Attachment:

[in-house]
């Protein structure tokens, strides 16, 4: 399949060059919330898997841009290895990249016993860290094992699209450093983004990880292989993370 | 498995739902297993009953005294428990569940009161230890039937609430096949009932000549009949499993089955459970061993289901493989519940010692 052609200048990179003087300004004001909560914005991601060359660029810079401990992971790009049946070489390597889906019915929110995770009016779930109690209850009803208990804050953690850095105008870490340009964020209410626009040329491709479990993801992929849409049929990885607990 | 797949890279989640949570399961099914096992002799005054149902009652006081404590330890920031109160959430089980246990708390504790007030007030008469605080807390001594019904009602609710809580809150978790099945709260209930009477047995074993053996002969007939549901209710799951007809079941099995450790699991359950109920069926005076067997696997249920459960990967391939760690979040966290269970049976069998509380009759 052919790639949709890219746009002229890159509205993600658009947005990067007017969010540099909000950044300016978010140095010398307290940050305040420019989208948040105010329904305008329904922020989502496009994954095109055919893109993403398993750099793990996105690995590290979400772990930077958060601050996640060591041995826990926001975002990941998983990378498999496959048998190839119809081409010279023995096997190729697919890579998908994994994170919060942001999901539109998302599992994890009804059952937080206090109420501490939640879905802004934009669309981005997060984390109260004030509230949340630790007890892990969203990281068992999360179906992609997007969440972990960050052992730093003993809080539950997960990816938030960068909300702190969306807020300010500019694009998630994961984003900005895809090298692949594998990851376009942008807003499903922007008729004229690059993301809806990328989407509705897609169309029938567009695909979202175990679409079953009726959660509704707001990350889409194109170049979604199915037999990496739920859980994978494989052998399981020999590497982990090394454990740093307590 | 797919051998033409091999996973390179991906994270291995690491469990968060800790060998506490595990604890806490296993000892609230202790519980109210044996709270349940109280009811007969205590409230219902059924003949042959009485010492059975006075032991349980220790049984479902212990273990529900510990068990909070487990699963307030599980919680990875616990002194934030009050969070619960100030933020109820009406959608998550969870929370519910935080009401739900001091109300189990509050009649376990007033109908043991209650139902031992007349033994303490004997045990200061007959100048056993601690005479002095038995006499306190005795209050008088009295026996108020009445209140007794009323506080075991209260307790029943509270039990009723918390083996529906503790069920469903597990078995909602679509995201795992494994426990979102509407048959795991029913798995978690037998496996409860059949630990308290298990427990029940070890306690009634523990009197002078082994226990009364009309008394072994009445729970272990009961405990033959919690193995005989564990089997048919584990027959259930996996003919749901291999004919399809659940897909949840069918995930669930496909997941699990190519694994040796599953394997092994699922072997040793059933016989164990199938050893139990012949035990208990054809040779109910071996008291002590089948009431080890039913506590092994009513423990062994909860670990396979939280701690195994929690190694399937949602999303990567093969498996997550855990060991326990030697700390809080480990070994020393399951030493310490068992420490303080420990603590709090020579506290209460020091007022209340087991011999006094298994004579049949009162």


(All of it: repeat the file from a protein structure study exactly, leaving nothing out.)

[in-house]
């Protein structure tokens, strides 16, 4: 399949060059919330898997841009290895990249016993860290094992699209450093983004990880292989993370 | 498995739902297993009953005294428990569940009161230890039937609430096949009932000549009949499993089955459970061993289901493989519940010692 052609200048990179003087300004004001909560914005991601060359660029810079401990992971790009049946070489390597889906019915929110995770009016779930109690209850009803208990804050953690850095105008870490340009964020209410626009040329491709479990993801992929849409049929990885607990 | 797949890279989640949570399961099914096992002799005054149902009652006081404590330890920031109160959430089980246990708390504790007030007030008469605080807390001594019904009602609710809580809150978790099945709260209930009477047995074993053996002969007939549901209710799951007809079941099995450790699991359950109920069926005076067997696997249920459960990967391939760690979040966290269970049976069998509380009759 052919790639949709890219746009002229890159509205993600658009947005990067007017969010540099909000950044300016978010140095010398307290940050305040420019989208948040105010329904305008329904922020989502496009994954095109055919893109993403398993750099793990996105690995590290979400772990930077958060601050996640060591041995826990926001975002990941998983990378498999496959048998190839119809081409010279023995096997190729697919890579998908994994994170919060942001999901539109998302599992994890009804059952937080206090109420501490939640879905802004934009669309981005997060984390109260004030509230949340630790007890892990969203990281068992999360179906992609997007969440972990960050052992730093003993809080539950997960990816938030960068909300702190969306807020300010500019694009998630994961984003900005895809090298692949594998990851376009942008807003499903922007008729004229690059993301809806990328989407509705897609169309029938567009695909979202175990679409079953009726959660509704707001990350889409194109170049979604199915037999990496739920859980994978494989052998399981020999590497982990090394454990740093307590 | 797919051998033409091999996973390179991906994270291995690491469990968060800790060998506490595990604890806490296993000892609230202790519980109210044996709270349940109280009811007969205590409230219902059924003949042959009485010492059975006075032991349980220790049984479902212990273990529900510990068990909070487990699963307030599980919680990875616990002194934030009050969070619960100030933020109820009406959608998550969870929370519910935080009401739900001091109300189990509050009649376990007033109908043991209650139902031992007349033994303490004997045990200061007959100048056993601690005479002095038995006499306190005795209050008088009295026996108020009445209140007794009323506080075991209260307790029943509270039990009723918390083996529906503790069920469903597990078995909602679509995201795992494994426990979102509407048959795991029913798995978690037998496996409860059949630990308290298990427990029940070890306690009634523990009197002078082994226990009364009309008394072994009445729970272990009961405990033959919690193995005989564990089997048919584990027959259930996996003919749901291999004919399809659940897909949840069918995930669930496909997941699990190519694994040796599953394997092994699922072997040793059933016989164990199938050893139990012949035990208990054809040779109910071996008291002590089948009431080890039913506590092994009513423990062994909860670990396979939280701690195994929690190694399937949602999303990567093969498996997550855990060991326990030697700390809080480990070994020393399951030493310490068992420490303080420990603590709090020579506290209460020091007022209340087991011999006094298994004579049949009162």